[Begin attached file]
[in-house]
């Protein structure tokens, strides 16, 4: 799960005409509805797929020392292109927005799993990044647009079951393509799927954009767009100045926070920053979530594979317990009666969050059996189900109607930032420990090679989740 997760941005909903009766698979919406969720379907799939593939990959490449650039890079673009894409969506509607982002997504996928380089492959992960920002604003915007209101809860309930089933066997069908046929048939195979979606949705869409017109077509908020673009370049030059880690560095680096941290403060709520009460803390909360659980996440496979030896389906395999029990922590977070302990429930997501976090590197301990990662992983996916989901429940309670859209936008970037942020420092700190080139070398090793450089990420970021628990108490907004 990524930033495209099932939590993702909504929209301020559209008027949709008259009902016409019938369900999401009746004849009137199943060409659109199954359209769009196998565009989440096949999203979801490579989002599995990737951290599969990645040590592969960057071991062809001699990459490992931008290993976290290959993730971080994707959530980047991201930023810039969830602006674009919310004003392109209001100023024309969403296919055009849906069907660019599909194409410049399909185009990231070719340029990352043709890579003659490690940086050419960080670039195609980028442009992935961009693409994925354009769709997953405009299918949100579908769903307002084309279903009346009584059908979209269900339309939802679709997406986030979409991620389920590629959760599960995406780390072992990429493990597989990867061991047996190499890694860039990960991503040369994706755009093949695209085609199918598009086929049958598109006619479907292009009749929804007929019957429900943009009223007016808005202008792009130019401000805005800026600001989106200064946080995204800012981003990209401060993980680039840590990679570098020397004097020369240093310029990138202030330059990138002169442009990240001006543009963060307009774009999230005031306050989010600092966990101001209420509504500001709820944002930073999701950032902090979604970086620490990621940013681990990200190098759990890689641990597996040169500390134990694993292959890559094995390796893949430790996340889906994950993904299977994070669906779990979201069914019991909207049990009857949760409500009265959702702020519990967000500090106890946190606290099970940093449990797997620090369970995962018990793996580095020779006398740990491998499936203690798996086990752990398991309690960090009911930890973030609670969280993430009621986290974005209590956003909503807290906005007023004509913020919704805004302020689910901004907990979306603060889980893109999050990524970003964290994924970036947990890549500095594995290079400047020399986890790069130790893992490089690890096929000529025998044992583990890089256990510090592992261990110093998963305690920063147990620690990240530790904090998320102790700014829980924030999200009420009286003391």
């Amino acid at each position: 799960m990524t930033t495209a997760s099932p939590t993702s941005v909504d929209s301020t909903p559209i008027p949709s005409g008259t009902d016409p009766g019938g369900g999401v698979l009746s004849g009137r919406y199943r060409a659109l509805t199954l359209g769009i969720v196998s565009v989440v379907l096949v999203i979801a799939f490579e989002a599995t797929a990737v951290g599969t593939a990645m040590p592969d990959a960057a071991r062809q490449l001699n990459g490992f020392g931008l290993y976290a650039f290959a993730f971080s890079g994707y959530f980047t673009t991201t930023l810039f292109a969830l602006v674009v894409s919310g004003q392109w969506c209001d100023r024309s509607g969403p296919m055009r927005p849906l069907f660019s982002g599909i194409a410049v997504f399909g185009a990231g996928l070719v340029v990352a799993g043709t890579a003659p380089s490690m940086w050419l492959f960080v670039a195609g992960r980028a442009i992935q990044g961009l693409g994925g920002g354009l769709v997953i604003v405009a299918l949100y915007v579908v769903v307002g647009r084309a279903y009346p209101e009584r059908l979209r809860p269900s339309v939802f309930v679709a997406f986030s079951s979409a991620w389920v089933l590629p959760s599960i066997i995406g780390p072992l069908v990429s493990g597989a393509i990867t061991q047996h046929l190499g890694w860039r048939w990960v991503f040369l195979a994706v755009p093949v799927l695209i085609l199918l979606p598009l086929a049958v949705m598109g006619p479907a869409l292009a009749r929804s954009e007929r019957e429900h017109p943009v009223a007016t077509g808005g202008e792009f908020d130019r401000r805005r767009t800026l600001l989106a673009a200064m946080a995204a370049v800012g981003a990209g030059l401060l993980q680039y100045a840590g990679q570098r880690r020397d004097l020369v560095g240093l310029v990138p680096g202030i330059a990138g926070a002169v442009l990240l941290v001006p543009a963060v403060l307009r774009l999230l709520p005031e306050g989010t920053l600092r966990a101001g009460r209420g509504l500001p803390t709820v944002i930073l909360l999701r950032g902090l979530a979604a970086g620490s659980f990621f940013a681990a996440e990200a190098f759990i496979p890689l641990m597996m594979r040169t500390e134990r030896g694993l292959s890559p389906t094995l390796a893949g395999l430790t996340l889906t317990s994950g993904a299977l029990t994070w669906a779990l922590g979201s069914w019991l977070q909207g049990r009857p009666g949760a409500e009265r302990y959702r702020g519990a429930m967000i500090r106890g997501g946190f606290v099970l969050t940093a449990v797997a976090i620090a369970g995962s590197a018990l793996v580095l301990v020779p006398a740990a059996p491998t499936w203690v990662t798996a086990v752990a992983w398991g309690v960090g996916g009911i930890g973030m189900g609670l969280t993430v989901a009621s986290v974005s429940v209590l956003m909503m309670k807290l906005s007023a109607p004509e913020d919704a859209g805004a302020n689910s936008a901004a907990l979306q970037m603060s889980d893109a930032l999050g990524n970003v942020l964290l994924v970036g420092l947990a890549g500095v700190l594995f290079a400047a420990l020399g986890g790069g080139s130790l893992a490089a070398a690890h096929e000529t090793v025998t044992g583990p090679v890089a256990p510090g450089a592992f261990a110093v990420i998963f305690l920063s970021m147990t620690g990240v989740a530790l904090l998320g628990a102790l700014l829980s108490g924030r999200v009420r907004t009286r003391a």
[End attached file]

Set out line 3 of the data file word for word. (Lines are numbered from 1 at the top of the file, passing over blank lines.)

């Amino acid at each position: 799960m990524t930033t495209a997760s099932p939590t993702s941005v909504d929209s301020t909903p559209i008027p949709s005409g008259t009902d016409p009766g019938g369900g999401v698979l009746s004849g009137r919406y199943r060409a659109l509805t199954l359209g769009i969720v196998s565009v989440v379907l096949v999203i979801a799939f490579e989002a599995t797929a990737v951290g599969t593939a990645m040590p592969d990959a960057a071991r062809q490449l001699n990459g490992f020392g931008l290993y976290a650039f290959a993730f971080s890079g994707y959530f980047t673009t991201t930023l810039f292109a969830l602006v674009v894409s919310g004003q392109w969506c209001d100023r024309s509607g969403p296919m055009r927005p849906l069907f660019s982002g599909i194409a410049v997504f399909g185009a990231g996928l070719v340029v990352a799993g043709t890579a003659p380089s490690m940086w050419l492959f960080v670039a195609g992960r980028a442009i992935q990044g961009l693409g994925g920002g354009l769709v997953i604003v405009a299918l949100y915007v579908v769903v307002g647009r084309a279903y009346p209101e009584r059908l979209r809860p269900s339309v939802f309930v679709a997406f986030s079951s979409a991620w389920v089933l590629p959760s599960i066997i995406g780390p072992l069908v990429s493990g597989a393509i990867t061991q047996h046929l190499g890694w860039r048939w990960v991503f040369l195979a994706v755009p093949v799927l695209i085609l199918l979606p598009l086929a049958v949705m598109g006619p479907a869409l292009a009749r929804s954009e007929r019957e429900h017109p943009v009223a007016t077509g808005g202008e792009f908020d130019r401000r805005r767009t800026l600001l989106a673009a200064m946080a995204a370049v800012g981003a990209g030059l401060l993980q680039y100045a840590g990679q570098r880690r020397d004097l020369v560095g240093l310029v990138p680096g202030i330059a990138g926070a002169v442009l990240l941290v001006p543009a963060v403060l307009r774009l999230l709520p005031e306050g989010t920053l600092r966990a101001g009460r209420g509504l500001p803390t709820v944002i930073l909360l999701r950032g902090l979530a979604a970086g620490s659980f990621f940013a681990a996440e990200a190098f759990i496979p890689l641990m597996m594979r040169t500390e134990r030896g694993l292959s890559p389906t094995l390796a893949g395999l430790t996340l889906t317990s994950g993904a299977l029990t994070w669906a779990l922590g979201s069914w019991l977070q909207g049990r009857p009666g949760a409500e009265r302990y959702r702020g519990a429930m967000i500090r106890g997501g946190f606290v099970l969050t940093a449990v797997a976090i620090a369970g995962s590197a018990l793996v580095l301990v020779p006398a740990a059996p491998t499936w203690v990662t798996a086990v752990a992983w398991g309690v960090g996916g009911i930890g973030m189900g609670l969280t993430v989901a009621s986290v974005s429940v209590l956003m909503m309670k807290l906005s007023a109607p004509e913020d919704a859209g805004a302020n689910s936008a901004a907990l979306q970037m603060s889980d893109a930032l999050g990524n970003v942020l964290l994924v970036g420092l947990a890549g500095v700190l594995f290079a400047a420990l020399g986890g790069g080139s130790l893992a490089a070398a690890h096929e000529t090793v025998t044992g583990p090679v890089a256990p510090g450089a592992f261990a110093v990420i998963f305690l920063s970021m147990t620690g990240v989740a530790l904090l998320g628990a102790l700014l829980s108490g924030r999200v009420r907004t009286r003391a």